Essentially, the two legal theories developed to prevent the deportation of Cambodian refugees posit the idea that the United States’ refusal to adhere to the principles advanced by the Refugee Convention and Refugee Protocol contravenes international human rights law.224 Therefore, the deportation of Cambodian refugees violates international human rights.225 As the theories suggest, however, the United States can avoid such conflict by construing U.S. immigra[*PG247]tion law differently.226 Specifically, by focusing on ambiguities within U.S. immigration law, particularly the definition of a U.S. national and the process of refugee status termination, the United States can avoid international human rights violations.227 Avoidance of conflict with international law might then be gained simply by eliminating these ambiguities.228 However persuasive these arguments may be, courts are limited in their implementation of them.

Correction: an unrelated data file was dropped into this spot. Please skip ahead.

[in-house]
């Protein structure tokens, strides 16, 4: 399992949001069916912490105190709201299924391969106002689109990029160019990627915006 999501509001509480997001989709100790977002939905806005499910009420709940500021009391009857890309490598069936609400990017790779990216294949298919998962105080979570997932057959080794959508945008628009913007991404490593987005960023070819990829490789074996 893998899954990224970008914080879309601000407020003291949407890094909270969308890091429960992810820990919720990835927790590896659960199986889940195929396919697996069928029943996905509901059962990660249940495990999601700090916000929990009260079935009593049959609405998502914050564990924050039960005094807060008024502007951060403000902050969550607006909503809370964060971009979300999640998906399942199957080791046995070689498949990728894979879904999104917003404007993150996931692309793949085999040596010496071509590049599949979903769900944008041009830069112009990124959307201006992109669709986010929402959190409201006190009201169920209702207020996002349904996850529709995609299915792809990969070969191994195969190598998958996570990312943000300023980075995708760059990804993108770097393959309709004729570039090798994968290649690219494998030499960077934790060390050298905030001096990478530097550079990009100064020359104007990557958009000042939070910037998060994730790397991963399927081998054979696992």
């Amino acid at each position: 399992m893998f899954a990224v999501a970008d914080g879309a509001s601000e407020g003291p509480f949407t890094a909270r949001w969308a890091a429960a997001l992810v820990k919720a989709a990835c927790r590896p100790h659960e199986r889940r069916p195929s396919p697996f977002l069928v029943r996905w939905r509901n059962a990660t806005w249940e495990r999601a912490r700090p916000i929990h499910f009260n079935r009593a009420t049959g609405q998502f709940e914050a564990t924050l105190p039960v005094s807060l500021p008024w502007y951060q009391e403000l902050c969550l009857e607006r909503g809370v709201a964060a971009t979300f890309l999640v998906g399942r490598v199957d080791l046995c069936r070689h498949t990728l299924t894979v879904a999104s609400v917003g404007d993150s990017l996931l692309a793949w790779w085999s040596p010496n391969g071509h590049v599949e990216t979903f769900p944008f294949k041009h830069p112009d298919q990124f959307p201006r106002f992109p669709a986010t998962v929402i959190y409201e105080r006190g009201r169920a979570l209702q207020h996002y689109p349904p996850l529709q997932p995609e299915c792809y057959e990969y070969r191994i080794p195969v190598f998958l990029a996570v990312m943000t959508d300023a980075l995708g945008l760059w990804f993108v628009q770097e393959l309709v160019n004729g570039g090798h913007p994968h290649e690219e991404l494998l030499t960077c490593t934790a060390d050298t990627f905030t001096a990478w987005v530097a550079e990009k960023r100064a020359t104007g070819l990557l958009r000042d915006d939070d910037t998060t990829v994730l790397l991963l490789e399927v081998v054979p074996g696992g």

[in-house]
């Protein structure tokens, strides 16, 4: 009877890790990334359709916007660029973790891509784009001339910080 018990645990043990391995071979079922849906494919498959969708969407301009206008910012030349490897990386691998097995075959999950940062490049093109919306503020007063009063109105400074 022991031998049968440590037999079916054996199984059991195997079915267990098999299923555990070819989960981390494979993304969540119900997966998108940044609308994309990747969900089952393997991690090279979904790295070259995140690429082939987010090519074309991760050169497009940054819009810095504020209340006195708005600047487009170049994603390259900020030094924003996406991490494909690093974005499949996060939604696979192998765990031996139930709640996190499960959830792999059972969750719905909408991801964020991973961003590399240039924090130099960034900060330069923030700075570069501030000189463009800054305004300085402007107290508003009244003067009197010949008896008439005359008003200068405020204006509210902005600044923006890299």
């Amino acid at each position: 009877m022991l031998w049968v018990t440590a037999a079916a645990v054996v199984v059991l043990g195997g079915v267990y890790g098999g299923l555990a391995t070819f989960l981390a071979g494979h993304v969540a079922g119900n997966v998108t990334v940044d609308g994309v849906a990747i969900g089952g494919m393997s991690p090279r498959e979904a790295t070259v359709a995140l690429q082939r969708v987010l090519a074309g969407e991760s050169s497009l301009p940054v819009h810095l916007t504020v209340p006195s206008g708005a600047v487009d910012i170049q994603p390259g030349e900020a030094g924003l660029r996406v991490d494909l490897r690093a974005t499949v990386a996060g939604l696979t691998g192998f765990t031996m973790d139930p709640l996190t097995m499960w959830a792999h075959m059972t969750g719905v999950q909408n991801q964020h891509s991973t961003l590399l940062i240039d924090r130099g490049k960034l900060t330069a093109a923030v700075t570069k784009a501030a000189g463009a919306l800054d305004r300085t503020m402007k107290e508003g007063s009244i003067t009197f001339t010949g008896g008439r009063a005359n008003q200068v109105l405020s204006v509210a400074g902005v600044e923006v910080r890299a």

C.  Problems with the Current Theories

Despite their compelling nature, both theories rely in part on the contention that the United States is actually bound by international law with respect to Congress’ plenary power to regulate immigration.229 Yet while it is apparent that the harshness that U.S. immigration law imposes on Cambodian refugees violates the Refugee Convention and Refugee Protocol, United States courts have traditionally been notoriously reluctant to incorporate international norms into their interpretation of domestic laws.230

In fact, courts have held consistently that Congress has the plenary power to regulate matters concerning immigration and is not bound by international law;231 Congress may even legislate contrary to the limits imposed by international law.232 Indeed, the Supreme Court has held that, notwithstanding Congress’ intent to compel compli[*PG248]ance with the Refugee Convention and Protocol by way of the Refugee Act of 1980, the United States is not bound to follow the interpretations of the Refugee Convention provided by international bodies such as the UNHCR.233 As the Supreme Court stated in INS v. Aguirre-Aguirre: “The [UNHCR] Handbook may be a useful interpretive aid, but it is not binding on the Attorney General, the BIA, or United States courts.”234